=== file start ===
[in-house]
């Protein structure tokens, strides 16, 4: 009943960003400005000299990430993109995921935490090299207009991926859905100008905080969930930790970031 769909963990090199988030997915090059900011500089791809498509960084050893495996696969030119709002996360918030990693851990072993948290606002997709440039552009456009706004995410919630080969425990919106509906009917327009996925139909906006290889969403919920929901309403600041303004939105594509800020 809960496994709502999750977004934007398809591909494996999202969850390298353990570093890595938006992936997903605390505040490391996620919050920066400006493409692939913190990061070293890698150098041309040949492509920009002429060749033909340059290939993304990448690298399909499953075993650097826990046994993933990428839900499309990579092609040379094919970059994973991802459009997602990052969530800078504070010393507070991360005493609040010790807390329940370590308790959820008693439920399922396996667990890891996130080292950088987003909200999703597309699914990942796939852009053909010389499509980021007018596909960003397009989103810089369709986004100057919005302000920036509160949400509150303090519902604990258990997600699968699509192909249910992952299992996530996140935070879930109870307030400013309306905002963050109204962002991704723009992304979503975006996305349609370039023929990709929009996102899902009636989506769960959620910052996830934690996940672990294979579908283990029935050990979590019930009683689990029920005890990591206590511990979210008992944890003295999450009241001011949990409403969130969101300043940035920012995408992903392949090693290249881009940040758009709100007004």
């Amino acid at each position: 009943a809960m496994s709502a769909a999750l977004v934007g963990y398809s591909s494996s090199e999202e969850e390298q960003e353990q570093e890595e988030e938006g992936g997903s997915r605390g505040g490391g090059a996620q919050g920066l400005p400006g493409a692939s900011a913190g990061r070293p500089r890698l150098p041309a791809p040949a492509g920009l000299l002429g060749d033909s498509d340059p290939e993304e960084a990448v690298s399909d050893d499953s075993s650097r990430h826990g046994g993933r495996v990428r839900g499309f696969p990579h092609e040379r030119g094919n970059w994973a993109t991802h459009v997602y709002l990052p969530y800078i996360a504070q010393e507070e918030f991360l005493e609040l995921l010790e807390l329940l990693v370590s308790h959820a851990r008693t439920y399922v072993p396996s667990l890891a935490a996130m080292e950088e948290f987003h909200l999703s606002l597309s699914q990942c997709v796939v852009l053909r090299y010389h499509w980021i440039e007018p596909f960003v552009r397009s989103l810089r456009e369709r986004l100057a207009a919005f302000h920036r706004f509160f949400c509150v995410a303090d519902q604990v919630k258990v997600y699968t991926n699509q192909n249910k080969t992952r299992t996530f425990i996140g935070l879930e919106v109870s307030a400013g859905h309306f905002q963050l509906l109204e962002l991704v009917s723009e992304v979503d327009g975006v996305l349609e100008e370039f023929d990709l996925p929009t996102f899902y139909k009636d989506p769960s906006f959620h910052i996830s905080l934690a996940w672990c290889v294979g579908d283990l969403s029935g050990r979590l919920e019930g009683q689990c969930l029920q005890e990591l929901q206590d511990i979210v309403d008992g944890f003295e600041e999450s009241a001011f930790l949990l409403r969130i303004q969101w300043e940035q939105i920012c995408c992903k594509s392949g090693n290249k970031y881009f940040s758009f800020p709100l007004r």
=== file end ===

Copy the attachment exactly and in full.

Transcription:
[in-house]
């Protein structure tokens, strides 16, 4: 009943960003400005000299990430993109995921935490090299207009991926859905100008905080969930930790970031 769909963990090199988030997915090059900011500089791809498509960084050893495996696969030119709002996360918030990693851990072993948290606002997709440039552009456009706004995410919630080969425990919106509906009917327009996925139909906006290889969403919920929901309403600041303004939105594509800020 809960496994709502999750977004934007398809591909494996999202969850390298353990570093890595938006992936997903605390505040490391996620919050920066400006493409692939913190990061070293890698150098041309040949492509920009002429060749033909340059290939993304990448690298399909499953075993650097826990046994993933990428839900499309990579092609040379094919970059994973991802459009997602990052969530800078504070010393507070991360005493609040010790807390329940370590308790959820008693439920399922396996667990890891996130080292950088987003909200999703597309699914990942796939852009053909010389499509980021007018596909960003397009989103810089369709986004100057919005302000920036509160949400509150303090519902604990258990997600699968699509192909249910992952299992996530996140935070879930109870307030400013309306905002963050109204962002991704723009992304979503975006996305349609370039023929990709929009996102899902009636989506769960959620910052996830934690996940672990294979579908283990029935050990979590019930009683689990029920005890990591206590511990979210008992944890003295999450009241001011949990409403969130969101300043940035920012995408992903392949090693290249881009940040758009709100007004």
């Amino acid at each position: 009943a809960m496994s709502a769909a999750l977004v934007g963990y398809s591909s494996s090199e999202e969850e390298q960003e353990q570093e890595e988030e938006g992936g997903s997915r605390g505040g490391g090059a996620q919050g920066l400005p400006g493409a692939s900011a913190g990061r070293p500089r890698l150098p041309a791809p040949a492509g920009l000299l002429g060749d033909s498509d340059p290939e993304e960084a990448v690298s399909d050893d499953s075993s650097r990430h826990g046994g993933r495996v990428r839900g499309f696969p990579h092609e040379r030119g094919n970059w994973a993109t991802h459009v997602y709002l990052p969530y800078i996360a504070q010393e507070e918030f991360l005493e609040l995921l010790e807390l329940l990693v370590s308790h959820a851990r008693t439920y399922v072993p396996s667990l890891a935490a996130m080292e950088e948290f987003h909200l999703s606002l597309s699914q990942c997709v796939v852009l053909r090299y010389h499509w980021i440039e007018p596909f960003v552009r397009s989103l810089r456009e369709r986004l100057a207009a919005f302000h920036r706004f509160f949400c509150v995410a303090d519902q604990v919630k258990v997600y699968t991926n699509q192909n249910k080969t992952r299992t996530f425990i996140g935070l879930e919106v109870s307030a400013g859905h309306f905002q963050l509906l109204e962002l991704v009917s723009e992304v979503d327009g975006v996305l349609e100008e370039f023929d990709l996925p929009t996102f899902y139909k009636d989506p769960s906006f959620h910052i996830s905080l934690a996940w672990c290889v294979g579908d283990l969403s029935g050990r979590l919920e019930g009683q689990c969930l029920q005890e990591l929901q206590d511990i979210v309403d008992g944890f003295e600041e999450s009241a001011f930790l949990l409403r969130i303004q969101w300043e940035q939105i920012c995408c992903k594509s392949g090693n290249k970031y881009f940040s758009f800020p709100l007004r």